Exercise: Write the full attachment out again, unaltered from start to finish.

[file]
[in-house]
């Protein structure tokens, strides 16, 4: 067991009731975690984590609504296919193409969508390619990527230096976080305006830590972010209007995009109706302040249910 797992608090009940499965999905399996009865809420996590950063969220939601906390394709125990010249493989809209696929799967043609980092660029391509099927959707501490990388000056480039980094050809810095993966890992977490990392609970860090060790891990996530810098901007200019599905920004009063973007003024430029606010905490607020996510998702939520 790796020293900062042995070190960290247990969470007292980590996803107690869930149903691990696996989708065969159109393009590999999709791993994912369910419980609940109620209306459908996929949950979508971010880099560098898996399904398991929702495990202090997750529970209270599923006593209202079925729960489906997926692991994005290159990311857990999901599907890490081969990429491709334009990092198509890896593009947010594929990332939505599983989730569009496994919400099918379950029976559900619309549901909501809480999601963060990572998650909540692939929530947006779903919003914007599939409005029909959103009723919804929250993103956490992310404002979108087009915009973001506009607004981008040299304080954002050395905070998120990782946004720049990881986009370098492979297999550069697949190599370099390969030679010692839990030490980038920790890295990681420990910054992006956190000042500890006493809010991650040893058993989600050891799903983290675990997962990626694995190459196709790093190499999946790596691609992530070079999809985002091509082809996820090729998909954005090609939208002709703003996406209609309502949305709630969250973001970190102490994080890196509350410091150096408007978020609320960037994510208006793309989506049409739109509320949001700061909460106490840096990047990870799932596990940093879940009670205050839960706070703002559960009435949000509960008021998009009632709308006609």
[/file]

[in-house]
């Protein structure tokens, strides 16, 4: 067991009731975690984590609504296919193409969508390619990527230096976080305006830590972010209007995009109706302040249910 797992608090009940499965999905399996009865809420996590950063969220939601906390394709125990010249493989809209696929799967043609980092660029391509099927959707501490990388000056480039980094050809810095993966890992977490990392609970860090060790891990996530810098901007200019599905920004009063973007003024430029606010905490607020996510998702939520 790796020293900062042995070190960290247990969470007292980590996803107690869930149903691990696996989708065969159109393009590999999709791993994912369910419980609940109620209306459908996929949950979508971010880099560098898996399904398991929702495990202090997750529970209270599923006593209202079925729960489906997926692991994005290159990311857990999901599907890490081969990429491709334009990092198509890896593009947010594929990332939505599983989730569009496994919400099918379950029976559900619309549901909501809480999601963060990572998650909540692939929530947006779903919003914007599939409005029909959103009723919804929250993103956490992310404002979108087009915009973001506009607004981008040299304080954002050395905070998120990782946004720049990881986009370098492979297999550069697949190599370099390969030679010692839990030490980038920790890295990681420990910054992006956190000042500890006493809010991650040893058993989600050891799903983290675990997962990626694995190459196709790093190499999946790596691609992530070079999809985002091509082809996820090729998909954005090609939208002709703003996406209609309502949305709630969250973001970190102490994080890196509350410091150096408007978020609320960037994510208006793309989506049409739109509320949001700061909460106490840096990047990870799932596990940093879940009670205050839960706070703002559960009435949000509960008021998009009632709308006609």